Effect of stab/rate modes:

In rate mode (ACRO), the desired setpoint is angular velocity of quadcopter. So when you let the stick go, quadcopter will stay in the same position you left it (because then the setpoint is 0). This makes it hard for a beginner to fly it, especially without FPV set.

I find stabilize mode more useful, because here, as you can guess, the desired setpoint is angle, which means that the second you let go of the stick, quadcopter will return to 0 angle. That's why I said that higher value range you use, more agressive the quad gets.

Some notes about guessing values for PID:

I'll explain only P term, since it's the simplest to understand. So what kind of values should you try to plug into controller? Well it depends from what kind of range of values you use as setpoint. I used as said before -40:40 degrees (stabilize mode). And my P value is around 4.5 . So if you think about it, it kinda makes sense. If I would have range of setpoint from -100:100, then my P value should be around 10. I and D terms are more complex and I can't say for sure, but you can get your quad to "fly" only with P term, which is enough to continue tuning other values.

IMPORTANT: when I say that you should divide setpoint with 10, I don't mean this as holy truth. You should experiment with lower values. I only said this because it took me a while to even find good values, and now that I have some feeling about this, I can say what works for me. The best way to do this is read values from potentiometer in your remote controller and use them for tuning. Perhaps start with range from 1:5 and make it larger until you see oscillations.

2. Pulse Width Modulation for Electronic Speed Controller (PWM for ESC)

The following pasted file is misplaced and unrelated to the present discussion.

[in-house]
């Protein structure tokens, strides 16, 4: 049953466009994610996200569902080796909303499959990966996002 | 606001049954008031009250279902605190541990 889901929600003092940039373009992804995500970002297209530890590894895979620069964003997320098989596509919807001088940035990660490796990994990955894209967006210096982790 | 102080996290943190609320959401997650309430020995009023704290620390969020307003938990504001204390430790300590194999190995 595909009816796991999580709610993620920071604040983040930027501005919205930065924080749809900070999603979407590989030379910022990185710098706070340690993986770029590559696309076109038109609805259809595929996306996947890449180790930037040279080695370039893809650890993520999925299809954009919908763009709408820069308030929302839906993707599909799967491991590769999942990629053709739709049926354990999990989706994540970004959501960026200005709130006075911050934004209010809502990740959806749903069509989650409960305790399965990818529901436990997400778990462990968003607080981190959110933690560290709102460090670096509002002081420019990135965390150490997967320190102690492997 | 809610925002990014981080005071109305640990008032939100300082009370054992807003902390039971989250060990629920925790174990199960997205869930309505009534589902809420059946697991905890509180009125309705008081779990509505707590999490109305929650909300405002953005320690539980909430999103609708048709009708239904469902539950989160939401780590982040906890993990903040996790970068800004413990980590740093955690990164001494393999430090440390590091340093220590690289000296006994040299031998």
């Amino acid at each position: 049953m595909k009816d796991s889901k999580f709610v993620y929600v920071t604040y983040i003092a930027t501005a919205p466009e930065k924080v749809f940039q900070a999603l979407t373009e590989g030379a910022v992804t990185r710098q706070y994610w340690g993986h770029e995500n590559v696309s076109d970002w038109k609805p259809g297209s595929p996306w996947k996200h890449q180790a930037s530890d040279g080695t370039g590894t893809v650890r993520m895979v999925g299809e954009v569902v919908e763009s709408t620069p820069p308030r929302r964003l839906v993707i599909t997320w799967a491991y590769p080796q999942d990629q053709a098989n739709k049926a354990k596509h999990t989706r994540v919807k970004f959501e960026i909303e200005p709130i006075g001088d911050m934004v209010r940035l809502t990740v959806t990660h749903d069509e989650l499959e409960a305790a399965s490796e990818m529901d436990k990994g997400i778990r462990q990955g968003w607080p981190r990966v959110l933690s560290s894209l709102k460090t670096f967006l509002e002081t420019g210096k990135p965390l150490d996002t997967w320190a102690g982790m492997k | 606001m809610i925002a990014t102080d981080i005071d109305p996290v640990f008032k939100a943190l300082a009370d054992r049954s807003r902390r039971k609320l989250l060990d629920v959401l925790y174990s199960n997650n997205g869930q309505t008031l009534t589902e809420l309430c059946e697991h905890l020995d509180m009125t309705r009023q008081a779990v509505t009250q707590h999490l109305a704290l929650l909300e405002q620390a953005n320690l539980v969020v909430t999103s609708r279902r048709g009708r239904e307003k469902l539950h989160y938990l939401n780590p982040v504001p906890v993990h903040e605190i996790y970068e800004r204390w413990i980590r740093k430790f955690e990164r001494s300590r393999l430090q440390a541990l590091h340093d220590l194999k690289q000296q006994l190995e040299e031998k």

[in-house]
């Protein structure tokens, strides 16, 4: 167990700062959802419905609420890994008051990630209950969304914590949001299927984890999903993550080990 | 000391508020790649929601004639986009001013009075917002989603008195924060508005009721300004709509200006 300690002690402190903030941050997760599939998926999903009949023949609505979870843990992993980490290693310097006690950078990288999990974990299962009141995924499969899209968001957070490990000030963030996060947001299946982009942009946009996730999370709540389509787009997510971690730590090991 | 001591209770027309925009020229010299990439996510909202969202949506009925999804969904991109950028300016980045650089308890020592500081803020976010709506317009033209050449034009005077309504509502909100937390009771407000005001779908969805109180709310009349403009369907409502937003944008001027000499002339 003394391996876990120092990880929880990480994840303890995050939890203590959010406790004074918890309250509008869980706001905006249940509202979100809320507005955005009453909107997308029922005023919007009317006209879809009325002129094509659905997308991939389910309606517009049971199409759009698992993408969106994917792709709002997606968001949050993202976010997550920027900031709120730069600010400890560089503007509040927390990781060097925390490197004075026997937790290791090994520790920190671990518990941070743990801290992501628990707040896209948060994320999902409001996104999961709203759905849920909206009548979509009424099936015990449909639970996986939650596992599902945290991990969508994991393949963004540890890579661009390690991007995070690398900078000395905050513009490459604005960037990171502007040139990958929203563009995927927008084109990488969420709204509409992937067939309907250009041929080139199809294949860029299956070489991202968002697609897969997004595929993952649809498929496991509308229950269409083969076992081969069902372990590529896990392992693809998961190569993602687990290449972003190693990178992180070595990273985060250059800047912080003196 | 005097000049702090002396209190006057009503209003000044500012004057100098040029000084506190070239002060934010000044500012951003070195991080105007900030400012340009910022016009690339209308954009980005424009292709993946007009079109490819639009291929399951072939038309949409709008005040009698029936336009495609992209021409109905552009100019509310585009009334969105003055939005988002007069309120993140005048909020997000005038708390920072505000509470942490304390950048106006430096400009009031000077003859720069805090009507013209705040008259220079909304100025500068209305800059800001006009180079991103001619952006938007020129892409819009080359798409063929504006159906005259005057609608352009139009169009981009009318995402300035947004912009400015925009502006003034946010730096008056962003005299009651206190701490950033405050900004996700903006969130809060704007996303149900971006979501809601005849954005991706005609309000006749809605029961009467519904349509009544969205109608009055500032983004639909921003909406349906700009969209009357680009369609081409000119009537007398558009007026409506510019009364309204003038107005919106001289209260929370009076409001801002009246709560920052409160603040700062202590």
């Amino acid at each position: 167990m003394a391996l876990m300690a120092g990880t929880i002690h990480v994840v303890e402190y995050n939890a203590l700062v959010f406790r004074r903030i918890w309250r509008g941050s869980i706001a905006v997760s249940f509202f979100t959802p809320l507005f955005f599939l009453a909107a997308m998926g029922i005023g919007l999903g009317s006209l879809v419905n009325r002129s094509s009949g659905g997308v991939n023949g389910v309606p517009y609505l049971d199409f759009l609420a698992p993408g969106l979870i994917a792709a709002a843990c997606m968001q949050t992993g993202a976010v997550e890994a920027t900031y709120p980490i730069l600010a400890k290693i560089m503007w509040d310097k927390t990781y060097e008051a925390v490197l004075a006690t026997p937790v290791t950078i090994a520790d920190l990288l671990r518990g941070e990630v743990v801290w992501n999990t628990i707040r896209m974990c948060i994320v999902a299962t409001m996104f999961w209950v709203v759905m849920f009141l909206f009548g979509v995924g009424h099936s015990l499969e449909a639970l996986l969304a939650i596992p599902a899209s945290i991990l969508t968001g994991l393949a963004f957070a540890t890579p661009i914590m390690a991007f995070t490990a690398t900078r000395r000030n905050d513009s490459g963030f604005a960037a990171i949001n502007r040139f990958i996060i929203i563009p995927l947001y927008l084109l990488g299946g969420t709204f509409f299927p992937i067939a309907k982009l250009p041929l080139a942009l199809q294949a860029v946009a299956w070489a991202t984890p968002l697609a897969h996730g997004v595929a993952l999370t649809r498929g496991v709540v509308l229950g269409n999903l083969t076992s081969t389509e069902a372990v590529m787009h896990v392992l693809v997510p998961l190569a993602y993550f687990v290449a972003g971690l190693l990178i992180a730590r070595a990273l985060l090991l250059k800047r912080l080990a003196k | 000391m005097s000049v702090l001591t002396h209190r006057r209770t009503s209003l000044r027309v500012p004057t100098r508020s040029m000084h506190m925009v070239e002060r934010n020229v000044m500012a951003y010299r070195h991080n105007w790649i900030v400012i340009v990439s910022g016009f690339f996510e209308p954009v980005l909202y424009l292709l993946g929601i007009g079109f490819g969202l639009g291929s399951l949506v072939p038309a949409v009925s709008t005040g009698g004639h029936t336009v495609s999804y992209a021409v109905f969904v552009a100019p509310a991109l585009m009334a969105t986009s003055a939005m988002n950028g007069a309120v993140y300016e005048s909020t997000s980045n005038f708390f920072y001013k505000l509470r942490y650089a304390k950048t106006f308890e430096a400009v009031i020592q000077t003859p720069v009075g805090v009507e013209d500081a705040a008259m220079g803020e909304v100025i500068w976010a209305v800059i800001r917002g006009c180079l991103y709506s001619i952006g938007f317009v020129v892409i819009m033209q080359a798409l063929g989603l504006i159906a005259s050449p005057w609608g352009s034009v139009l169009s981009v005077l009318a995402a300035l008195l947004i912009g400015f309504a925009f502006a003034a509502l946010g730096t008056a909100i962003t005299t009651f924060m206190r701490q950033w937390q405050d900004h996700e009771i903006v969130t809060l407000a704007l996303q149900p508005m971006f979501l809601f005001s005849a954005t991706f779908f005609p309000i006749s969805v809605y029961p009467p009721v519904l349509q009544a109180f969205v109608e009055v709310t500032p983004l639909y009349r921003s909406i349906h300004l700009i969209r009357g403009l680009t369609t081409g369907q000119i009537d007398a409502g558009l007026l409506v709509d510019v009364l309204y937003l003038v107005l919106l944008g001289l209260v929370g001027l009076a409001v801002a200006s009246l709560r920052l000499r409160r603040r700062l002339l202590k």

If I were using Arduino, I wouldn't have any problems here. However in my microcontroller, I had some problems getting correct period for my PWM regarding clock ticks.

So, for a PWM, you'd want your writing period to be as fast as you can. Normal ESCs have from 50Hz to about 400Hz. At 500 Hz you would already have a problem because the period would be the same as the longest PWM value. To explain: Normal ESCs have values in range from 1000us to 2000us. So the period should be above 2000us, but if you calculate 1/500Hz you'll get period of 2ms, or 2000us. So that wouldn't work. I'm using 400Hz frequency and it works just fine.

However, since this is not an Arduino you can't just write analogWrite and go fly it. You have to calculate how many clock ticks do you need to make 2.5ms long periods. All you have to do is divide 2.5ms with clock tick lenght (with 80Mhz clock that's 1.25e-8) and divide again with divider you are using for PWM(2, 4, 8, 16, 32). If you get value bigger then 16bit, use higher divider, because in Tiva C the count register only holds 16bit value.

Internal Measuring Unit MPU6050 (IMU MPU6050)

So the thing is that I had some help filtering values to get the angle. My friend helped me make a complementary filter (I'm in first year of collage and don't have the knowledge yet). Hence, I won't be able to explain how it works. I'm pretty sure that there is a lot of info about that on the internet. You can also check out Kalman filter.

The biggest problem that I had with MPU is that it freezes from time to time and I have to reset it by unplugging the battery from quadcopter. I think that this has to do with I2C protocol, but I have no idea how to fix it.

Step 3: Conclusion

I could write whole book on this topic. It's huge and somewhat complicated, so believe me I tried to explain it the best I could. If there is something that I didn't write about, or if you have something to ask, please do.

For the end, I would just like to say that there is no better feeling then seeing that after so many time your quad flies with the code that you wrote. Also it's the best way to get better in programming and robotics.

<p>What was the total cost of this build?</p>
<p>Can't really say. There was a lot of trial and error, so I'd say about 400 EUR, maybe more.</p>
<p>Looks like a good build, it seems fast and agile :)</p>
<p>Thanks! Much appreciated! It's really not that agile, because I'm using soft props and you can hear vibrations when doing hard turns. Also it should be smaller. :)</p>